Here it is. It’s nothing new. We’ve had science and math education in this country ever since we’ve had education in this country. Having a science or math curriculum doesn’t mean you’re teaching STEM. I love STEM. I honestly think that I could’ve been an engineer if the ships had fallen differently. I really don’t think that there’s much of a difference between artists and engineers. Having a math textbook and a math teacher does not a STEM program make.

Actually infusing arts into STEM is how STEM becomes cool and how it sticks and how it becomes memorable for kids. They need that creativity piece and that’s where art serves such an important function. This is where I realize the big errors of my ways. Do we only cherish the things that we put in the new, shiny acronym? What about PE? I love gym. What about English? What about social studies? Are those disciplines not important?

If they are and we need to add them to the acronym we’ve got to go out a reprint the letterhead that said STEM on it or maybe even the more progressive STEAM and to [inaudible 00:07:50] to incorporate all that stuff. That just sounds awful. It sounds like a mythological creature or something. Just like the Hobbits in Middle Earth there is one acronym to rule them all. It’s PBL, Project Based Learning.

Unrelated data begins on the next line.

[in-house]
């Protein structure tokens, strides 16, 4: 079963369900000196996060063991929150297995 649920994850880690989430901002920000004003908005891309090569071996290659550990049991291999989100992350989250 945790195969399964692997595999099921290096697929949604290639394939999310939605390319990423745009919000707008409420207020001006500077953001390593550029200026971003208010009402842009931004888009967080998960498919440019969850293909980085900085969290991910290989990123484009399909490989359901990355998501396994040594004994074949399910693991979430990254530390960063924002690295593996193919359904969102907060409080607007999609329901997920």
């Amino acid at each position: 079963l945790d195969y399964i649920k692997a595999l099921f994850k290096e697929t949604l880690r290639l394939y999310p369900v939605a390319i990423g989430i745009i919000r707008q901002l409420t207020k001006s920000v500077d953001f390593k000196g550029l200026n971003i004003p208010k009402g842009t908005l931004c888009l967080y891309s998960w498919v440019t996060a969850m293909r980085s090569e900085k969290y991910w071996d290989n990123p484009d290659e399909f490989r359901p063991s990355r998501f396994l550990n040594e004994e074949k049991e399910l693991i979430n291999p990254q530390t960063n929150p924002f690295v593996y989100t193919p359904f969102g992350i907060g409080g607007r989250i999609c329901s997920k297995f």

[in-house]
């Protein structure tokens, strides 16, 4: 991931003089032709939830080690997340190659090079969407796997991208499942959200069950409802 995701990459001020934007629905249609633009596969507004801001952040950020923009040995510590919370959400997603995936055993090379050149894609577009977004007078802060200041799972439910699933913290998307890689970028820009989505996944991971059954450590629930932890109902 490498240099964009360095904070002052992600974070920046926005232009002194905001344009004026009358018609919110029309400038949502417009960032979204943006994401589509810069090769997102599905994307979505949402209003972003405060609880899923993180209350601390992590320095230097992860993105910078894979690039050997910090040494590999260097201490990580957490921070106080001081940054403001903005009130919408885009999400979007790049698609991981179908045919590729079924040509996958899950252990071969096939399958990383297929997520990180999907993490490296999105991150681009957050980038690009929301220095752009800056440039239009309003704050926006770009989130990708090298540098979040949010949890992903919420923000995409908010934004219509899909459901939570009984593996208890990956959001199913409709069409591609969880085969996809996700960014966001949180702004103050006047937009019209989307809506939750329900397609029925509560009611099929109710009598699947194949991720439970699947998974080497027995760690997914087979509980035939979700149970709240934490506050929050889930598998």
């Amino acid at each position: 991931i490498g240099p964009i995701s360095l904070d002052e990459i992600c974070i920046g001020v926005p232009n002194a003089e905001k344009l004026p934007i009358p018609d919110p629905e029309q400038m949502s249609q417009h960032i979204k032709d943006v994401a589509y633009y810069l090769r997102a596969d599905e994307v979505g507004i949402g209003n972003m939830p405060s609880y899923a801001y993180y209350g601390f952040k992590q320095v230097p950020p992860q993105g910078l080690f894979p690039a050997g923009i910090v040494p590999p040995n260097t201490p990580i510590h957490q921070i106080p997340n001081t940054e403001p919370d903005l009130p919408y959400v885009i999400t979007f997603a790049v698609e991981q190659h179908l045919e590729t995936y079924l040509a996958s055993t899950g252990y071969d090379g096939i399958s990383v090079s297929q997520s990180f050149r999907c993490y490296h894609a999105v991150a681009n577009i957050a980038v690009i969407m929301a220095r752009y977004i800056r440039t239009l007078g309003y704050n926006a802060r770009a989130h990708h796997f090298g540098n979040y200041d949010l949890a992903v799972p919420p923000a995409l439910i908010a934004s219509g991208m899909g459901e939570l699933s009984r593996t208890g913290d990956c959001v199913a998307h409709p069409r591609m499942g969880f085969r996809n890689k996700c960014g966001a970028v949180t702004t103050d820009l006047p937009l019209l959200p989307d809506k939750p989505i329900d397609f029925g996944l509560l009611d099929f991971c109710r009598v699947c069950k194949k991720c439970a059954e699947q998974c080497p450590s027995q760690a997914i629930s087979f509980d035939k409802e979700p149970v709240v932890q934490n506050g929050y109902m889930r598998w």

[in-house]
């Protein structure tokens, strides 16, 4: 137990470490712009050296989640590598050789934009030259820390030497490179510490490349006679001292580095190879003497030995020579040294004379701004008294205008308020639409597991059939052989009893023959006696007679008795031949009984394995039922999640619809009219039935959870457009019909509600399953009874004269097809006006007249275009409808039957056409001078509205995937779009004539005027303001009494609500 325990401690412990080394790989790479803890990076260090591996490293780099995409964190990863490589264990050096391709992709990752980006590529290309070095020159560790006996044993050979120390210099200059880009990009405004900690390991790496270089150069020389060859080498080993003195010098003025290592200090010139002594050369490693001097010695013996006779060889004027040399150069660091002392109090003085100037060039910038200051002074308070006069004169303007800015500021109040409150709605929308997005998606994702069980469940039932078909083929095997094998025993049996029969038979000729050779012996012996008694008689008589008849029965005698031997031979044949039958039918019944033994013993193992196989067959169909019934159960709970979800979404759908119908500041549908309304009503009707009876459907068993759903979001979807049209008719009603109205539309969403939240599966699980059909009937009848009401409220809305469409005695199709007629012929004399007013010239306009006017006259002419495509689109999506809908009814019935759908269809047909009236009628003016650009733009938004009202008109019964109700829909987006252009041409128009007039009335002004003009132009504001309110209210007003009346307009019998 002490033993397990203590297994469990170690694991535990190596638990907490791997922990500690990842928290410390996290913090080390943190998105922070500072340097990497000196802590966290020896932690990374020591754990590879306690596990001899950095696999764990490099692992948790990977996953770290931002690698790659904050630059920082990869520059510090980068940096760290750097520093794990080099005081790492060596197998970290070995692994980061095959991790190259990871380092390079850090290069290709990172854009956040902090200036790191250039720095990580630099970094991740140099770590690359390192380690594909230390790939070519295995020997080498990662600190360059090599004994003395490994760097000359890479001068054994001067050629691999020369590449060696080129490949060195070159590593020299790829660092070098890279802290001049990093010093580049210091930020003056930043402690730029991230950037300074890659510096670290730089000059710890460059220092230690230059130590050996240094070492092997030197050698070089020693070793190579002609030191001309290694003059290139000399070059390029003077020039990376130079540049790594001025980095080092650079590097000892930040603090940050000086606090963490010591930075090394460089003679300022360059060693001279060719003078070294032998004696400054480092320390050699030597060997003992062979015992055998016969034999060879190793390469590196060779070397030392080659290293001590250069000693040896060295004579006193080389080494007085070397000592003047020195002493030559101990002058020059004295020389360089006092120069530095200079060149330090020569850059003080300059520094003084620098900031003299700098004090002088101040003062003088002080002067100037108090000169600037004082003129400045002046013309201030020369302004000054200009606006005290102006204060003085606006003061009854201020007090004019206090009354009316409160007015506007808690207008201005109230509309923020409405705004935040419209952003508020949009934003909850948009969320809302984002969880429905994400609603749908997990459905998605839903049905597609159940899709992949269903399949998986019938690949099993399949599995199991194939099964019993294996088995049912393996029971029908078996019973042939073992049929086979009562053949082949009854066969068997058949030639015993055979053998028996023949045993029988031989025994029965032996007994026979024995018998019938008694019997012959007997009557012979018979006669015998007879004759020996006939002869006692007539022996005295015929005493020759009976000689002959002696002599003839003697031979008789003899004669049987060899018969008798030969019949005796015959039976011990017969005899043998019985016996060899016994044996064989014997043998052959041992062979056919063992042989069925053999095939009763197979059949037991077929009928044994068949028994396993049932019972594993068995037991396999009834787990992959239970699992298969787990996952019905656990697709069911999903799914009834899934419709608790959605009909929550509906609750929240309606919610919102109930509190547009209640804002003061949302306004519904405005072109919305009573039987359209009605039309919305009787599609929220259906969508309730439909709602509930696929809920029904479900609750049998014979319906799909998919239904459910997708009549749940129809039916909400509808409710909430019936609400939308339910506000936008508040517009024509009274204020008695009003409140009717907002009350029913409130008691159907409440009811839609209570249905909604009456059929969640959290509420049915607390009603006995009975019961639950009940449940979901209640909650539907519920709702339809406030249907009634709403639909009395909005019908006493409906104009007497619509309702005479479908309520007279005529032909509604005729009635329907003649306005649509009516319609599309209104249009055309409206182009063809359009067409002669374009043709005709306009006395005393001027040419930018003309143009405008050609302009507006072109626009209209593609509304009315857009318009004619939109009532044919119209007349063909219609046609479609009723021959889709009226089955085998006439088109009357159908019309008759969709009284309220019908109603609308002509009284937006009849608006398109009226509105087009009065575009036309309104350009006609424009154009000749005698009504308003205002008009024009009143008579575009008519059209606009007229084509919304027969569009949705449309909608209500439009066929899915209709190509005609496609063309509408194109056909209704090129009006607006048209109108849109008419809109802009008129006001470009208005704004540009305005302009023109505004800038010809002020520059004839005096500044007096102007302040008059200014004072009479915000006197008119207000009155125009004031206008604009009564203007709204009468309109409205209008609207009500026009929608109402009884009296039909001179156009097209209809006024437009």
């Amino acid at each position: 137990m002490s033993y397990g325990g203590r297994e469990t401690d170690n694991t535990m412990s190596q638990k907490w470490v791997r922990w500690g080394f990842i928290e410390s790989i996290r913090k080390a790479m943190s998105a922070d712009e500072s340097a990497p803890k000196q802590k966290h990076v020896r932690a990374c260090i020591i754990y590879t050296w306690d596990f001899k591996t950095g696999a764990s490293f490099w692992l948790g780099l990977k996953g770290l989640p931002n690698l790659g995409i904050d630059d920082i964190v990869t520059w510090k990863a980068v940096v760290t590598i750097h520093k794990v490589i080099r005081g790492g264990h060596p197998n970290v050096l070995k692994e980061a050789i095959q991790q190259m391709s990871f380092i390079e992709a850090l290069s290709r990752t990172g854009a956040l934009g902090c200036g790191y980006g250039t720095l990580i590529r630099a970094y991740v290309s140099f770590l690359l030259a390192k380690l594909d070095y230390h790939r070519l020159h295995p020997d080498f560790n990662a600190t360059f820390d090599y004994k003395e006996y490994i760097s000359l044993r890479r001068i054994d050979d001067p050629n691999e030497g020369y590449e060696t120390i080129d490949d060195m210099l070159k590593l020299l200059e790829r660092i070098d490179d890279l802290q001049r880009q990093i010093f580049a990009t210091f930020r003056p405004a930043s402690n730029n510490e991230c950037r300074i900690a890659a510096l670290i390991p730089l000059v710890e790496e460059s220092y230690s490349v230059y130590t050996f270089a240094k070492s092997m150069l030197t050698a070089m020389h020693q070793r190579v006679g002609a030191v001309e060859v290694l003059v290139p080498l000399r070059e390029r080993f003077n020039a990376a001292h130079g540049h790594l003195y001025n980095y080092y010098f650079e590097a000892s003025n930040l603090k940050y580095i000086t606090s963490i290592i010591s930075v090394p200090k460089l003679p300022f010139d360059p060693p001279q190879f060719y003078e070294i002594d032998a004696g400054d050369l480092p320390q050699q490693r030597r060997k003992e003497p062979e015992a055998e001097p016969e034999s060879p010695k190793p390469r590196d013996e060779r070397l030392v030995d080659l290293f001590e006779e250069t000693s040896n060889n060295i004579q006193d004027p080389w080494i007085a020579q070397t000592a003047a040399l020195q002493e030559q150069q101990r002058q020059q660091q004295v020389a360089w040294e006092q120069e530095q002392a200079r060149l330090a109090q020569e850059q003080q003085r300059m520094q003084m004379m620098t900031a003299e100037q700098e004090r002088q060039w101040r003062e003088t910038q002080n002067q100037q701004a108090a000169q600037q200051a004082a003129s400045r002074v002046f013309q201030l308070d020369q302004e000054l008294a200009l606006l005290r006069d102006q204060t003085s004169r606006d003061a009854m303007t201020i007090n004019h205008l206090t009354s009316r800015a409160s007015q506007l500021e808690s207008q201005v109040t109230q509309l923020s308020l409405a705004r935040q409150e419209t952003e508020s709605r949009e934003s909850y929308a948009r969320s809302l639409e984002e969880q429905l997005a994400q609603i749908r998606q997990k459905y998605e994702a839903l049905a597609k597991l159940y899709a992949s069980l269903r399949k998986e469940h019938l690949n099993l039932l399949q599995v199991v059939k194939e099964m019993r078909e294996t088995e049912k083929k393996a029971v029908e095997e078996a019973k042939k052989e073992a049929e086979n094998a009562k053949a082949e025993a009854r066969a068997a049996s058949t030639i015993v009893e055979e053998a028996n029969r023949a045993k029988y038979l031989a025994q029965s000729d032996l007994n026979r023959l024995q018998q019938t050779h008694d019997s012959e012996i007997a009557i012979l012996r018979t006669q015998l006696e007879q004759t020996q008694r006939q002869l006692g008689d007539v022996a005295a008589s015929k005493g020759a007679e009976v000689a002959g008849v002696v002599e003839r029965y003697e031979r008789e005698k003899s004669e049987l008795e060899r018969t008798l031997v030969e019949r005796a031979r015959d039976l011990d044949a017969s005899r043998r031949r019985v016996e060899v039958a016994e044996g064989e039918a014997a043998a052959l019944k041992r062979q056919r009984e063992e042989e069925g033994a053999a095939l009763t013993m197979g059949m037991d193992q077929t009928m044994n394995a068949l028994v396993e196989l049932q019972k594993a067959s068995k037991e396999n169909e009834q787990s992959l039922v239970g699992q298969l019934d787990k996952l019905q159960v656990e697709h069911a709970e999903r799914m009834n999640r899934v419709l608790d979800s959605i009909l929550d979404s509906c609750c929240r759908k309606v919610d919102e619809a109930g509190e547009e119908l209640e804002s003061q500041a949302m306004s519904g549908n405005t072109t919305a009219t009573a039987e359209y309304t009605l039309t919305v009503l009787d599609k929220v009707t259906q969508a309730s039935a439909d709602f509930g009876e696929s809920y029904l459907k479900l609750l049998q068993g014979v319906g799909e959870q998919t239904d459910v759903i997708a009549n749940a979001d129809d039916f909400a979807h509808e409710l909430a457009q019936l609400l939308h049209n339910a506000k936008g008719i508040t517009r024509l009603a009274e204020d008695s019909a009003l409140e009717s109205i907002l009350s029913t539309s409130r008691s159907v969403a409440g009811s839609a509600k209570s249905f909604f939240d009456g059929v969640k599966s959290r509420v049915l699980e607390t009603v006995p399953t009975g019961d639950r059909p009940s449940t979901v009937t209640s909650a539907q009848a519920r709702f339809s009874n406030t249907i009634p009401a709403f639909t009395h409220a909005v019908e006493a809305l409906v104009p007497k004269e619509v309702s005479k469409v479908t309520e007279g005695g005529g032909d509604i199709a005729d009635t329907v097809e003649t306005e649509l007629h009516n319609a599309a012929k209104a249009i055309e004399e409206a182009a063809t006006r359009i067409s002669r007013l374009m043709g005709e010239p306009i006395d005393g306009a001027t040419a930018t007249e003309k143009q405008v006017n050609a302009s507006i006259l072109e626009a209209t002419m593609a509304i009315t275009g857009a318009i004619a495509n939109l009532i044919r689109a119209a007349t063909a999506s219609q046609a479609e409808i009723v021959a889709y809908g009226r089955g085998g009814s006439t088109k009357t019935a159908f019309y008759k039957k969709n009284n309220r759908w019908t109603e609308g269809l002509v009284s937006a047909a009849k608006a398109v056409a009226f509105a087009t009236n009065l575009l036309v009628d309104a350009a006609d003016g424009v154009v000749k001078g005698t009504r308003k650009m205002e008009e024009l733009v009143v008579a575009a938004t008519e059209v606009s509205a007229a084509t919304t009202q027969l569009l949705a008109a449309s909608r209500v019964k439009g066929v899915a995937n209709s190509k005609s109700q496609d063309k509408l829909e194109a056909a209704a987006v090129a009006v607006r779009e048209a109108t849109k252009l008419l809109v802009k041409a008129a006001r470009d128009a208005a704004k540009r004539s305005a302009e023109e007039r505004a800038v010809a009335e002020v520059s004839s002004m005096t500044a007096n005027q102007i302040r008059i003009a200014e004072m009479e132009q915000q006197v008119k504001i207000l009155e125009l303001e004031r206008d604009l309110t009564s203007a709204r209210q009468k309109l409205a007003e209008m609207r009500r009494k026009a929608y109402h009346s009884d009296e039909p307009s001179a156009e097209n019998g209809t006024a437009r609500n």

Students learn by doing. Students would much rather do math than learn about it. Students would much rather do science than memorize science facts. Teachers in schools need to get out of the textbook and start learning by doing, doing PBL. Again, I circle back to my belief that this is how all students learn best and art teachers do this better than any other teachers out there. Hence, we are the most important people in the building. Kidding, not really kidding.

I am really happy to share that AOE has a new course that they just launched this spring. I think if you’re really fascinated by this divide or the unifying forces in the whole STEM/STEAM/PBL debate then the project based art room is definitely a course that you’ll want to check out. I just started teaching this course this May and I love how it explores how best to run a maker space; how to implement design thinking strategies; how to really make arts integration work.

If you’re ready to enhance your classrooms, 4C’s, there is go with the acronyms again, critical thinking, problem solving, communication, collaboration, creativity, then definitely check out the Project Based Art Room. It’s a three credit course and it starts at the beginning of the month, so head on over to the and sign up now. Maybe I will actually even be your instructor this summer. Let’s hear from Ryan and let’s talk all things STEAM and PBL.

Ryan, man, thanks for joining me how you doing today?

Ryan: I’m great, how are you Andrew?

Andrew: I’m doing good. Ryan we’ve know each other for a bunch of years and through different jobs and different schools. I’ve really always loved your unique approach to your curriculum. I love your cool projects that you do. Let’s jump right into it. What cool, STEMy, STEAMy, PBL type projects are you doing right now with your students?

Ryan: In the art room everything is project based learning. We really have a head start in this area. Right now my eighth graders, for example, we are working with designs of social issues. They are actually creating documentaries in their English classes, so we are looking at documentary film covers. We’re looking at what sells an audience. What type of message graphics, lettering, colors, how does that message in just one poster sell your movie, sell your documentary?